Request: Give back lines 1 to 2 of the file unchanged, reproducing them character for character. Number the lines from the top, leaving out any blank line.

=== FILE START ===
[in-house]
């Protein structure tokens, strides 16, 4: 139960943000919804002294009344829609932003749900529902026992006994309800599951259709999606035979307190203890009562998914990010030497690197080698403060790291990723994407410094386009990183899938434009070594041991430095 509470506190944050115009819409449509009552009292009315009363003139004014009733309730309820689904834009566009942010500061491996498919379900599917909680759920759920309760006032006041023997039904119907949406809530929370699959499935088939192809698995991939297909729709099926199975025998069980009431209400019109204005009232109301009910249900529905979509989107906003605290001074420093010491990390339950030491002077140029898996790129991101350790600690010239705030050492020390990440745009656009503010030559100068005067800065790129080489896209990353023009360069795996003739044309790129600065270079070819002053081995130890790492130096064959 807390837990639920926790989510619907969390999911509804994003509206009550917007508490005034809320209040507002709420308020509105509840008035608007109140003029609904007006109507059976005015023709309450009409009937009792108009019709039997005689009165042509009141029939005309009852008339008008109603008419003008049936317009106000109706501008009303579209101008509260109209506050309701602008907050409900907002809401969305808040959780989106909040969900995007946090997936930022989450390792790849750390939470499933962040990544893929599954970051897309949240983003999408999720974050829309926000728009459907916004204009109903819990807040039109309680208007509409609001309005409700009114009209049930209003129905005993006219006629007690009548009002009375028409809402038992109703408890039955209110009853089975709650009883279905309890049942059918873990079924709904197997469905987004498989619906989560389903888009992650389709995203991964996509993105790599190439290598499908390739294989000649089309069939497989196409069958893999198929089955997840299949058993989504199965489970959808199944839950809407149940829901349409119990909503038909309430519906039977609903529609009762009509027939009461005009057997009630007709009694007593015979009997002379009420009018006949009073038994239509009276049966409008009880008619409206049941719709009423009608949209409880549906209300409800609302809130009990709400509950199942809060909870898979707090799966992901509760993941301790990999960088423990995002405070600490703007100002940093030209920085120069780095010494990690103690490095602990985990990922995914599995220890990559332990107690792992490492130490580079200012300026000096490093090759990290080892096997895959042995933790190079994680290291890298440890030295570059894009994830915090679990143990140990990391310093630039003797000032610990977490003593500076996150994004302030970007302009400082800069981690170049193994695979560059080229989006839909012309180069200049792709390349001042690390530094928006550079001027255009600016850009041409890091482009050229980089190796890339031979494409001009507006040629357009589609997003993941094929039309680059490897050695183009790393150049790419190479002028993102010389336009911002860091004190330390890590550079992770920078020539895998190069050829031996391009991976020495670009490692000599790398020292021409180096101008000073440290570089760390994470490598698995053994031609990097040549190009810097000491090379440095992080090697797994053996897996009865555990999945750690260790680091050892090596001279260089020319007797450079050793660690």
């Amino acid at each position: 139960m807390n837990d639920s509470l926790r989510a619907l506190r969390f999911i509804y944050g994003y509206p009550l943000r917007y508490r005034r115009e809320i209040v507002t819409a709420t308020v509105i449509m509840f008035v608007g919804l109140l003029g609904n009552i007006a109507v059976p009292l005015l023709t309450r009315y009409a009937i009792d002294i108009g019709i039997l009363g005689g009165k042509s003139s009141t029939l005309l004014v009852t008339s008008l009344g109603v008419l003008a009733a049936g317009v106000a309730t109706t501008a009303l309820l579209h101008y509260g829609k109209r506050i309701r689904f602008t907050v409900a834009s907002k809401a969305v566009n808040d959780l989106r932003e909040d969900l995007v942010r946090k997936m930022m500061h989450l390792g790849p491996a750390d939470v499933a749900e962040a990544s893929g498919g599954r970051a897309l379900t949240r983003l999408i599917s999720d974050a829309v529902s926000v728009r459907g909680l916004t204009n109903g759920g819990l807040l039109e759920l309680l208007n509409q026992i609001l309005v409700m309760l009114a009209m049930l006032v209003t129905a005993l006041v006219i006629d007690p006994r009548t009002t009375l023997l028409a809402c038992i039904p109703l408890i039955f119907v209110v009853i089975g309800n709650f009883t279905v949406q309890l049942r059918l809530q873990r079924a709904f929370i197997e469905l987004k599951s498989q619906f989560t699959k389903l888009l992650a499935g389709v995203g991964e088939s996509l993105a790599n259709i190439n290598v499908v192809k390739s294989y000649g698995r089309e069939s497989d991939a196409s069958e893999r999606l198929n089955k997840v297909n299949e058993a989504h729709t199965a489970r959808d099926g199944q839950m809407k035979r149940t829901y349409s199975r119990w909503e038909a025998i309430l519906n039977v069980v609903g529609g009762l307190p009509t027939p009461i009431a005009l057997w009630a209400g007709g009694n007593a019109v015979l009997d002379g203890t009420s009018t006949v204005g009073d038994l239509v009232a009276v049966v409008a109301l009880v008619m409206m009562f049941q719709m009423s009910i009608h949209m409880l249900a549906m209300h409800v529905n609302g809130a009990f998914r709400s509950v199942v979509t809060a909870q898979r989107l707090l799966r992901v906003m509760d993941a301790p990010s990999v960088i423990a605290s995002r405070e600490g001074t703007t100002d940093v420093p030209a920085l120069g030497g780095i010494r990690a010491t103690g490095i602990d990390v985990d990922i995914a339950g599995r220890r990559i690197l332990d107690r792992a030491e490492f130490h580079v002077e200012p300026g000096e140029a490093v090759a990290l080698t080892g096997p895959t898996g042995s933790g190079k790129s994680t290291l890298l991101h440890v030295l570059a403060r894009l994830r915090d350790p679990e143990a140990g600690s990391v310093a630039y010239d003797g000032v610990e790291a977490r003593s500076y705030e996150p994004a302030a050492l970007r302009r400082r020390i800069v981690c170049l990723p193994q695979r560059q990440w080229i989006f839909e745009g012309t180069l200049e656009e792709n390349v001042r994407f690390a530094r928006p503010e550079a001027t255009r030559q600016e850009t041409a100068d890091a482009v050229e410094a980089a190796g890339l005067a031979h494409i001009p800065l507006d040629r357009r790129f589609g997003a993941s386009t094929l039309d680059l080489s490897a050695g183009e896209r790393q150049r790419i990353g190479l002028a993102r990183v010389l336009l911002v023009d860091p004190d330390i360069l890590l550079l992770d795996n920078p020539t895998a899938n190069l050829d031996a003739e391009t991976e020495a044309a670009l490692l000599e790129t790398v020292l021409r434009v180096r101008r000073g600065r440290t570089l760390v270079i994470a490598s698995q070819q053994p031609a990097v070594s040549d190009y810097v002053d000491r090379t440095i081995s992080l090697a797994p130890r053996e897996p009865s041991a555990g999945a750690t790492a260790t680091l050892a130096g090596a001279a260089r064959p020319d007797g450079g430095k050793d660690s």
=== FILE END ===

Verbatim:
[in-house]
């Protein structure tokens, strides 16, 4: 139960943000919804002294009344829609932003749900529902026992006994309800599951259709999606035979307190203890009562998914990010030497690197080698403060790291990723994407410094386009990183899938434009070594041991430095 509470506190944050115009819409449509009552009292009315009363003139004014009733309730309820689904834009566009942010500061491996498919379900599917909680759920759920309760006032006041023997039904119907949406809530929370699959499935088939192809698995991939297909729709099926199975025998069980009431209400019109204005009232109301009910249900529905979509989107906003605290001074420093010491990390339950030491002077140029898996790129991101350790600690010239705030050492020390990440745009656009503010030559100068005067800065790129080489896209990353023009360069795996003739044309790129600065270079070819002053081995130890790492130096064959 807390837990639920926790989510619907969390999911509804994003509206009550917007508490005034809320209040507002709420308020509105509840008035608007109140003029609904007006109507059976005015023709309450009409009937009792108009019709039997005689009165042509009141029939005309009852008339008008109603008419003008049936317009106000109706501008009303579209101008509260109209506050309701602008907050409900907002809401969305808040959780989106909040969900995007946090997936930022989450390792790849750390939470499933962040990544893929599954970051897309949240983003999408999720974050829309926000728009459907916004204009109903819990807040039109309680208007509409609001309005409700009114009209049930209003129905005993006219006629007690009548009002009375028409809402038992109703408890039955209110009853089975709650009883279905309890049942059918873990079924709904197997469905987004498989619906989560389903888009992650389709995203991964996509993105790599190439290598499908390739294989000649089309069939497989196409069958893999198929089955997840299949058993989504199965489970959808199944839950809407149940829901349409119990909503038909309430519906039977609903529609009762009509027939009461005009057997009630007709009694007593015979009997002379009420009018006949009073038994239509009276049966409008009880008619409206049941719709009423009608949209409880549906209300409800609302809130009990709400509950199942809060909870898979707090799966992901509760993941301790990999960088423990995002405070600490703007100002940093030209920085120069780095010494990690103690490095602990985990990922995914599995220890990559332990107690792992490492130490580079200012300026000096490093090759990290080892096997895959042995933790190079994680290291890298440890030295570059894009994830915090679990143990140990990391310093630039003797000032610990977490003593500076996150994004302030970007302009400082800069981690170049193994695979560059080229989006839909012309180069200049792709390349001042690390530094928006550079001027255009600016850009041409890091482009050229980089190796890339031979494409001009507006040629357009589609997003993941094929039309680059490897050695183009790393150049790419190479002028993102010389336009911002860091004190330390890590550079992770920078020539895998190069050829031996391009991976020495670009490692000599790398020292021409180096101008000073440290570089760390994470490598698995053994031609990097040549190009810097000491090379440095992080090697797994053996897996009865555990999945750690260790680091050892090596001279260089020319007797450079050793660690």